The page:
Time-series databases – sMAP and Apache Cassandra
Note: This post discusses my experiences in migrating the front end of an IoT integration from sMAP time-series data store to Apache Cassandra.
If you have been using some open source time-series databases recently, for storing time-series data from physical devices like the IoT devices, you would have come across sMAP as one of these databases. sMAP also known as ‘Simple Measurement and Actuation Profile’ comes with the standard package. It was developed by UCB and have been widely in use amongst Volttron users. Since our application uses Volttron, we decided to use it too.
Being the GUI person in the team, I had to come up with a strategy to efficiently pull data from sMAP and plot it as time-series plots for the user dynamically. I looked at two ways to do it. One would be to follow sMAP and develop a module similar to their sMAP Plotter. However, I found it messier to integrate into our application. I decided to use their metadata structure and pull data using this Archiver interface – query language. Worked out pretty well for me the first time. I was designing the page prototypes at the same time. I decided to keep the UI part of it (HTML/CSS) stable irrespective of how I populate data. I pulled the last 24-hour data and displayed it as per my design and plotted it on my UI dynamically. I also provided an option of auto-updating the data.
Recently, because of the difficulty in using sMAP on single-board computers like Raspberry Pi and Odroid, we decided to migrate to a different time-series database. After researching on many different databases, we decided to choose Apache Cassandra for our distributed time-series data storage. I am keeping some choices and information abstract intentionally since this version is still under development.
We had two ideas to stick to: keep the migration simple; do not disturb existing components. Both of these were possible because of our modular application design. The Operating Systems layer migrated to Cassandra by creating a new module that allowed data to be sent to Cassandra instead of sMAP. Bear in mind that our system is still under development and we were not worried about losing real data (which is typically the concern for big organizations at this stage). We did however back up whatever data we had collected over time using sMAP for our analysis purposes.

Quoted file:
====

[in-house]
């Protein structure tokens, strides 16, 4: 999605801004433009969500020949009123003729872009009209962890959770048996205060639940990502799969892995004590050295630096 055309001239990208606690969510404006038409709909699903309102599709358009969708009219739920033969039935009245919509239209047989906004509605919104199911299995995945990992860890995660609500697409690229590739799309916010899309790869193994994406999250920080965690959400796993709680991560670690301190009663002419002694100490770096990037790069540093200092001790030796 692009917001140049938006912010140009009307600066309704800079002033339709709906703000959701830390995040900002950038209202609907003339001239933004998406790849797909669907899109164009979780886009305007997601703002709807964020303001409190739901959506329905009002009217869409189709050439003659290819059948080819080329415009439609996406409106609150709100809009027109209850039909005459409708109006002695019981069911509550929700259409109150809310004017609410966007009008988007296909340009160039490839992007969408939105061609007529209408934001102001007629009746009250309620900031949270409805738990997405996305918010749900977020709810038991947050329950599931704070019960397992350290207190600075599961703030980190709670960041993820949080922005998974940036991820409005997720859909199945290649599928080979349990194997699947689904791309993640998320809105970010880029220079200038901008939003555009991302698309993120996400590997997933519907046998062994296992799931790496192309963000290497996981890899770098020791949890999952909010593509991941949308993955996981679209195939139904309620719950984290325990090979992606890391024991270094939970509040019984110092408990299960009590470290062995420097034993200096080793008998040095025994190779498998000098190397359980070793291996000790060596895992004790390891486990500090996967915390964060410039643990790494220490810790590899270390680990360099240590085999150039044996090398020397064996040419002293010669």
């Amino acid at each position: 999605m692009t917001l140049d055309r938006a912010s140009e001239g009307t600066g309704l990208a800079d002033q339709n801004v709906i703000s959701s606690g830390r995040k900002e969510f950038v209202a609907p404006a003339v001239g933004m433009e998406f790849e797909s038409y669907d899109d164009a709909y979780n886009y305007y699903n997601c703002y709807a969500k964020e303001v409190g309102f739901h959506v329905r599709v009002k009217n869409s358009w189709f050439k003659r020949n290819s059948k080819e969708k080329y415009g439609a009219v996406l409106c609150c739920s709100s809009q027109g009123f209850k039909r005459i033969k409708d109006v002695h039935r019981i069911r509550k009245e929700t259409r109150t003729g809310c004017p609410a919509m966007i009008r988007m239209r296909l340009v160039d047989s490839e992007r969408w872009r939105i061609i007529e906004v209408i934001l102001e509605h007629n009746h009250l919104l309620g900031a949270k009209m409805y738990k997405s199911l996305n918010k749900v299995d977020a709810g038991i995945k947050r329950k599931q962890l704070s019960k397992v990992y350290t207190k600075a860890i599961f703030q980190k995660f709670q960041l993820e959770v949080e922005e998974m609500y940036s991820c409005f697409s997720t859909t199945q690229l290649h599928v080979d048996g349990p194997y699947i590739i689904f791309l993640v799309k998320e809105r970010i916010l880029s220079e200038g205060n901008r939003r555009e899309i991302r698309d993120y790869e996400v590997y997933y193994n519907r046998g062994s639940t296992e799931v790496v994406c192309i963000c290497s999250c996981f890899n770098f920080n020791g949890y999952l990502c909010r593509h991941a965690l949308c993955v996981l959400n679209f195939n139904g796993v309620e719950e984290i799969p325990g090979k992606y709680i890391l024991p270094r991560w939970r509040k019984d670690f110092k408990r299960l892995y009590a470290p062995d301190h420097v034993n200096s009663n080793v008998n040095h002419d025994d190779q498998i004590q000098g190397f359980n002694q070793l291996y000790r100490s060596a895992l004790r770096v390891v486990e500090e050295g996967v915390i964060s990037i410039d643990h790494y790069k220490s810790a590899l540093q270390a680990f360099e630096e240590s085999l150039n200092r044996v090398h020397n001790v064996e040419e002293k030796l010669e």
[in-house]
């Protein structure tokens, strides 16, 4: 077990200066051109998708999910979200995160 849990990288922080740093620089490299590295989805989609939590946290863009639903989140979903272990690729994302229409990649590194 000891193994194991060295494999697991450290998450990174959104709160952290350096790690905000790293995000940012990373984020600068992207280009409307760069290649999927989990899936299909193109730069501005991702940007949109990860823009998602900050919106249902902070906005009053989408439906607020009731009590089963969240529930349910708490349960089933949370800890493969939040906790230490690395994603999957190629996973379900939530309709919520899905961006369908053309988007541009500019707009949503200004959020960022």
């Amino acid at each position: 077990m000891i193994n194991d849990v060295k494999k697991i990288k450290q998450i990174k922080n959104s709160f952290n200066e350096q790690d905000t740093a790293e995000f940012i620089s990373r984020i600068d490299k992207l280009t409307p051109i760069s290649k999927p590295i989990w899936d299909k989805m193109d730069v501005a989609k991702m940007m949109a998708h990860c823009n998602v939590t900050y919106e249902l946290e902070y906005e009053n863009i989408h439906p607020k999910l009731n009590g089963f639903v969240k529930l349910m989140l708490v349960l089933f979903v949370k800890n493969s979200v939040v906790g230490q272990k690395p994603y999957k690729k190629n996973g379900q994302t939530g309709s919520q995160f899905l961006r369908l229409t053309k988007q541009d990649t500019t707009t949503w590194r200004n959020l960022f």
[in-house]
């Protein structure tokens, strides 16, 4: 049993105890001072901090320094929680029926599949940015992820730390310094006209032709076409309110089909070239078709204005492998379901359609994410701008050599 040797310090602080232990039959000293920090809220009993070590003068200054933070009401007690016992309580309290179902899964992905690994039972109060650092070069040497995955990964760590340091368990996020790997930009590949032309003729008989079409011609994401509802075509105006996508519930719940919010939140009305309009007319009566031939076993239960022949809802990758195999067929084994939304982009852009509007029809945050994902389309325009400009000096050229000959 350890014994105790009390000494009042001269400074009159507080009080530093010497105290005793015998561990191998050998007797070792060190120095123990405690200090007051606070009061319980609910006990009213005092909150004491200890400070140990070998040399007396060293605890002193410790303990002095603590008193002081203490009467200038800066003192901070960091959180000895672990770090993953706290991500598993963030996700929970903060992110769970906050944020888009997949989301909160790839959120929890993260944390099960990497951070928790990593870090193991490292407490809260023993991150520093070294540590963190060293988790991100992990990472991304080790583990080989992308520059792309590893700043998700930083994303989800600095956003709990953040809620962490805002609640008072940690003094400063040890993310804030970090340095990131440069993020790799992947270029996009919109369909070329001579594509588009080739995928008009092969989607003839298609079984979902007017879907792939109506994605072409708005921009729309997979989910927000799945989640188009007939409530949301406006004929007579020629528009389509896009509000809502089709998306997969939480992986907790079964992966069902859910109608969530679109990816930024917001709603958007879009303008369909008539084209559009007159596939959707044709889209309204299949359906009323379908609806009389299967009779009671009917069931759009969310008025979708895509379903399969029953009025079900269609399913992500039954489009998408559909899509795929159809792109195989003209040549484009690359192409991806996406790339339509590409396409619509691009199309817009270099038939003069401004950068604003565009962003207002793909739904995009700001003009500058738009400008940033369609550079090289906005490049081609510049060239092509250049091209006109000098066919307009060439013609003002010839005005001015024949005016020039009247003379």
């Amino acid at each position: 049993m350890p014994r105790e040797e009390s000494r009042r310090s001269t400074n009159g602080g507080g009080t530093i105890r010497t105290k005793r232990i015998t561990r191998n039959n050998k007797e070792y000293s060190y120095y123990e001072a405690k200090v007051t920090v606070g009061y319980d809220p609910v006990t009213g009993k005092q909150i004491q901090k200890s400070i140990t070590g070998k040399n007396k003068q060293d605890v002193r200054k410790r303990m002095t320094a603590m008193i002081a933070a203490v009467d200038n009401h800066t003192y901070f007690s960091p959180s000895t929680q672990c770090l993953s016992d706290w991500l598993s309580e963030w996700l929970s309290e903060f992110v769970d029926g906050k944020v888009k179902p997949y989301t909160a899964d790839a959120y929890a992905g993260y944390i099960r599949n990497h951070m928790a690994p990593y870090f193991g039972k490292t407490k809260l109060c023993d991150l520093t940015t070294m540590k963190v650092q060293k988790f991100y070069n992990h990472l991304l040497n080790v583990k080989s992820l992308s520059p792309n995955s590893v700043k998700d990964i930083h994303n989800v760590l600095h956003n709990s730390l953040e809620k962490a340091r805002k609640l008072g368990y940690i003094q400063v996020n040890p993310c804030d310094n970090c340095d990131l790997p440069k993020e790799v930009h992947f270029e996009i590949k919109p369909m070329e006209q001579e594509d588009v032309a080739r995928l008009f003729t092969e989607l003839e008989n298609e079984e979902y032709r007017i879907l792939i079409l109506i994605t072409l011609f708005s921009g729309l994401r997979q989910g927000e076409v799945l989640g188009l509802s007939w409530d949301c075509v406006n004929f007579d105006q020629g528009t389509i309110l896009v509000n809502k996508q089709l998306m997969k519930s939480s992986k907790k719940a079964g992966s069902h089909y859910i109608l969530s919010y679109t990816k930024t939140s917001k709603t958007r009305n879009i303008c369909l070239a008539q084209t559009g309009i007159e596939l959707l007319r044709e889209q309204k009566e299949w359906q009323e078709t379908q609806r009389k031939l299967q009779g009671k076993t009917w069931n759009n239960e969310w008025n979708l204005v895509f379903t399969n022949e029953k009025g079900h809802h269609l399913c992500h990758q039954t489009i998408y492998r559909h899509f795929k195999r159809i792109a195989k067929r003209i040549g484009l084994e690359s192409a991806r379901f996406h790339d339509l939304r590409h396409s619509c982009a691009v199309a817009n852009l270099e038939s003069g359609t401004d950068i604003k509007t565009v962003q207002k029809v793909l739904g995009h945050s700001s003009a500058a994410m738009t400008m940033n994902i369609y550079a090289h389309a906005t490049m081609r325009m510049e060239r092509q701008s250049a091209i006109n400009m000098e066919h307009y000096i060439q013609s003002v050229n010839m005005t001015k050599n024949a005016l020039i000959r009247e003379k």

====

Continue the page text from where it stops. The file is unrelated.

The UI platform had a slightly different migration story. What I dread as a UI developer is disturbing the base design of the UI as part of this migration. Having a consistent layout is always a good design principle. Changing the layout might lead to a string of tests to see if a user understands the new structure. With this in mind, I decided to point the UI pages to a new backend app to fetch data from Cassandra. I built a new app to fetch the same style of data from Cassandra as from sMAP and optimized my queries to Cassandra. I also implemented a few lambda expressions to simplify the parsing process. (As a side note here, Lambda expressions are life savers!)
I didn’t have to change anything in my front end (HTML/CSS) which was a relief. I adjusted the data and date formats to work with this new set of data and the UI was good to go for the first version with Cassandra. It is easier to work with a simplified function call to Cassandra API instead of going to umpteen number of metadata parsing in the sMAP interface.
My next step is to simplify the auto-update process by adding the partial-update feature to the plot. I am sure that is going to be a challenging task.
I should say that being open source is our strength. We get to evaluate and decide on various tools and technologies and choose the perfect set of interfaces for our application.